Niue has something around 90 Km of paved roads and 150 Km of unpaved ones. Both are in good condition of traffic despite the fact we had to deal with many pot holes. When we were there, we saw a maintenance truck topping up some of these holes with gravelled limestone, which solves the problem temporarily. The gravel roads are also in good shape. Some are accesses to attractions, such as the road to Liku Cave or to  Anapala Chasms. The grass on the middle of these gravel roads was a bit high, giving the impression we were riding a lawn mower instead of a car. Anyway, we had no problem at all on the roads we took. Some attractions such as Matapa Chasm, Liku Cave and Limu Pools have toilets, and near all attractions have a parking area. Just make sure you park out of the line of fall of coconuts. (which kills much more people in the tropics than sharks).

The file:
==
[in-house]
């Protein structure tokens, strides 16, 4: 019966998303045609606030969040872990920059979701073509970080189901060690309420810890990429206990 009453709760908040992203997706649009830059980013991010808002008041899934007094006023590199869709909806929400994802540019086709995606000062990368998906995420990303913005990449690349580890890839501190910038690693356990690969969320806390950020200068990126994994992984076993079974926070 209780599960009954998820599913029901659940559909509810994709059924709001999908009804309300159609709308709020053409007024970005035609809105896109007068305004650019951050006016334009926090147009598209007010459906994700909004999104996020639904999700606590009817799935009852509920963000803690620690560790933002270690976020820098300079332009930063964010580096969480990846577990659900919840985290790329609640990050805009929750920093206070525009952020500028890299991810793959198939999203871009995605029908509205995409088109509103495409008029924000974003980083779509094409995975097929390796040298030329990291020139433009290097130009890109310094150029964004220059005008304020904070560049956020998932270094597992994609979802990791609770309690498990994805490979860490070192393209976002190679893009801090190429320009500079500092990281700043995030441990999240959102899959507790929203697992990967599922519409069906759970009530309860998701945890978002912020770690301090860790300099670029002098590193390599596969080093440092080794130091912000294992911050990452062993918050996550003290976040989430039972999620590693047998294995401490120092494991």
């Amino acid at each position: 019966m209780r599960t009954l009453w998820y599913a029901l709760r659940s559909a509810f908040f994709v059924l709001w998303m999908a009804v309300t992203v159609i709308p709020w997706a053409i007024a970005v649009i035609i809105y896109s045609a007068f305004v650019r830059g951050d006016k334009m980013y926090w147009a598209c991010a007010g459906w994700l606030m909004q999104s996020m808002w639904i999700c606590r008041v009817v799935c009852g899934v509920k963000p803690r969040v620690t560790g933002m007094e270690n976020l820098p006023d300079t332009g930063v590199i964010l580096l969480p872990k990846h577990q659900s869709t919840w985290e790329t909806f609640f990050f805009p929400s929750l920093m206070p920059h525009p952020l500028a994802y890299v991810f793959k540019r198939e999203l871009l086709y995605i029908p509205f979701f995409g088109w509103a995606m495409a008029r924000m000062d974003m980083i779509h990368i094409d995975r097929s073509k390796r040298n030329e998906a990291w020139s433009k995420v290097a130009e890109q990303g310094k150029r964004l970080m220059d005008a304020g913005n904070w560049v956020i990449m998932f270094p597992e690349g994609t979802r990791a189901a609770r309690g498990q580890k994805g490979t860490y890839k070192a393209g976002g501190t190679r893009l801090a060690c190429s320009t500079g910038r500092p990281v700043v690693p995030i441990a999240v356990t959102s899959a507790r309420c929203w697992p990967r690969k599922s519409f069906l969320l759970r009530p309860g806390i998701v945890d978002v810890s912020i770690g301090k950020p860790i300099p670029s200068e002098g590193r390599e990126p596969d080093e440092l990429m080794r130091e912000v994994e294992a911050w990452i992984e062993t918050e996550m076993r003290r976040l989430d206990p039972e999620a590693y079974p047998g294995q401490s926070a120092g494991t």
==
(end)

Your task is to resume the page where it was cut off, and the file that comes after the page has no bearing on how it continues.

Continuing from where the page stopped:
• Car, Motorcycle, Bicycle, Taxi, Transfers:

- Car : Definitely for us was the best bet. We could carry lunch, drinks, snorkelling gear, cameras, walking sticks and many other things without problems around the Island. If rains a bit, no problem, and the air conditioning was a savier especially after hard tracks and tracks up the cliffs. Because the speed limit in Niue is low, the fuel consumption was also low. We spent 1 1/2 tank of petrol in two week and we did lots and lots of mileage on the island. Before we went to Niue, we were in doubt whether to get a motorcycle (cheaper and I have one home) or a car. The decision for a car demonstrated to be a wise one. The rental cost per week is around NZ$ 280 (with further discounts for two weeks hire - we paid NZ$ 463 for the 2 weeks).